Canadian Patents Database / Patent 1307082 Summary

Third-party information liability

Some of the information on this Web page has been provided by external sources. The Government of Canada is not responsible for the accuracy, reliability or currency of the information supplied by external sources. Users wishing to rely upon this information should consult directly with the source of the information. Content provided by external sources is not subject to official languages, privacy and accessibility requirements.

Claims and Abstract availability

Any discrepancies in the text and image of the Claims and Abstract are due to differing posting times. Text of the Claims and Abstract are posted:

  • At the time the application is open to public inspection;
  • At the time of issue of the patent (grant).
(12) Patent: (11) CA 1307082
(21) Application Number: 594064
(54) English Title: DECK FOR WIDE-SPAN BRIDGE
(54) French Title: TABLIER DE PONT DE GRANDE PORTEE
(52) Canadian Patent Classification (CPC):
  • 14/13
(51) International Patent Classification (IPC):
  • E01D 11/00 (2006.01)
  • E01D 2/04 (2006.01)
  • E01D 11/04 (2006.01)
  • E01D 19/14 (2006.01)
(72) Inventors :
  • MULLER, JEAN (France)
(73) Owners :
  • MULLER, JEAN (Not Available)
(71) Applicants :
(74) Agent: OSLER, HOSKIN & HARCOURT LLP
(74) Associate agent:
(45) Issued: 1992-09-08
(22) Filed Date: 1989-03-17
(30) Availability of licence: N/A
(30) Language of filing: English

(30) Application Priority Data:
Application No. Country/Territory Date
88 03957 France 1988-03-25

English Abstract


Deck for wide-span bridge

Jean MULLER

ABSTRACT

A bridge, the deck of which comprises two super-
imposed frames (4, 5) each serving as a roadway. These
frames are connected by diagonal connecting girders (6)
slanting both relative to the vertical and relative to
the length of the bridge and joining the edges of the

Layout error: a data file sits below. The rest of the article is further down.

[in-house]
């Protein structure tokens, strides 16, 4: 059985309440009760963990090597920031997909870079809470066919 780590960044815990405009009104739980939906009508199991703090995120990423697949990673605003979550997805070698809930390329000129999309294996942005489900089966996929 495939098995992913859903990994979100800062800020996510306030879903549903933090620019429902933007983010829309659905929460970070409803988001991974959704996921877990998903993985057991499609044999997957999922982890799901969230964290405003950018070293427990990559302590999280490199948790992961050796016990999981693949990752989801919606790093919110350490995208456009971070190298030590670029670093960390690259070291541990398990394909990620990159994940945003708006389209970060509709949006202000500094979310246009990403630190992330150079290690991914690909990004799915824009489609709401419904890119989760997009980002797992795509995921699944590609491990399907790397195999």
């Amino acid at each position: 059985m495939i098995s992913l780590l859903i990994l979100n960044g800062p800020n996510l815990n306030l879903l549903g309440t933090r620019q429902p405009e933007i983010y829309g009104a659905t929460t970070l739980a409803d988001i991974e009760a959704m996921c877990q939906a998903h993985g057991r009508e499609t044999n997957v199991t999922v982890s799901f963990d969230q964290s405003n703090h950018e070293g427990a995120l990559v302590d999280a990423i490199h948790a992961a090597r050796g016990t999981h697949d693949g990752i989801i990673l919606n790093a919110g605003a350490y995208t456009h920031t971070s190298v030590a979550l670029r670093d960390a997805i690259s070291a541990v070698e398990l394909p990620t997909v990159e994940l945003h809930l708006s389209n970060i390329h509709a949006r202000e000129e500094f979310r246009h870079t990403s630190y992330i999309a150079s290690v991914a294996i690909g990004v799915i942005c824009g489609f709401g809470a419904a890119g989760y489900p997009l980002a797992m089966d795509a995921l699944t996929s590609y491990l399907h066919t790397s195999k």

upper and lower frames, and auxiliary connecting girders
(7) situated in vertical planes passing through the edges
of the lower frame. The prestressing cables (17) of a
diagonal girder (6) are anchored to the edge of the upper
frame, pass transversely through the lower frame, and
then through the diagonal girder which is symmetrical
therewith relative to the longitudinal vertical plane of
symmetry of the bridge, and are anchored on the opposite
edge of the upper frame.

FIGURE 3


Note: Claims are shown in the official language in which they were submitted.

- 10 -

THE EMBODIMENTS OF THE INVENTION IN WHICH AN EXCLUSIVE
PROPERTY OR PRIVILEGE IS CLAIMED ARE DEFINED AS FOLLOWS:


1. A bridge consisting of a deck and means for
supporting this deck, the deck comprising:
- an upper frame forming a traveling surface;
- a lower frame forming a traveling surface,
narrower than the upper frame;
- prestressed connecting girders, known as "dia-
gonal member", slanting both relative to the vertical
and relative to the length of the bridge and joining the
edges of the upper and lower frames;
- auxiliary connecting girders, also prestressed,
situated in vertical planes passing through the edges of
the lower frame,
wherein at least one prestressing cable of a
diagonal girder is anchored to the edge of the upper
frame, and passes transversely through the lower frame and
then through the diagonal girder which is symmetrical
therewith relative to the longitudinal vertical plane of
symmetry of the bridge, and is anchored onto the opposite
edge of the upper frame.
2. The bridge as claimed in claim 1, wherein at
least one prestressing cable of an auxiliary girder is
anchored on the upper frame, passes transversely through
the lower frame and then through the auxiliary girder
which is symmetrical therewith relative to the longitudi-
nal vertical plane of symmetry of the bridge.
3. The bridge as claimed in claim 1, wherein the
auxiliary girders are located at the intersection of the
vertical planes passing through the edges of the lower
frame and the slanting planes perpendicular to said
vertical planes, containing the diagonal girders (6).
4. The bridge as claimed in claim 1, wherein the
upper frame consists of a thin slab reinforced by trans-
verse girders situated at the point where the diagonal
girders and, where applicable, the auxiliary girders join
said upper frame.
5. The bridge as claimed in claim 1, wherein the
lower frame is of the metal type with longitudinal cages,

having concrete blocks for effecting connection with the
prestressing cables of the diagonal and auxiliary girders.
6. The bridge as claimed in claim 1, wherein the lower
frame consists of prefabricated concrete elements assembled in
the longitudinal direction.
7. The bridge as claimed in claim 1 and of the radiating
cable-stayed type, wherein the upper deck is formed by the
assembly of elements prefabricated or cast in position, at least
some of which have a stop intended to retain the anchoring head
of a stay cable, and the adjacent element has an auxiliary stop
intended to bear against the stop retaining the anchoring head
of the stay cable, this auxiliary stop being intended to retain
the anchoring head of a longitudinal prestressing cable of the
deck, exerting a force directed longitudinally in the opposite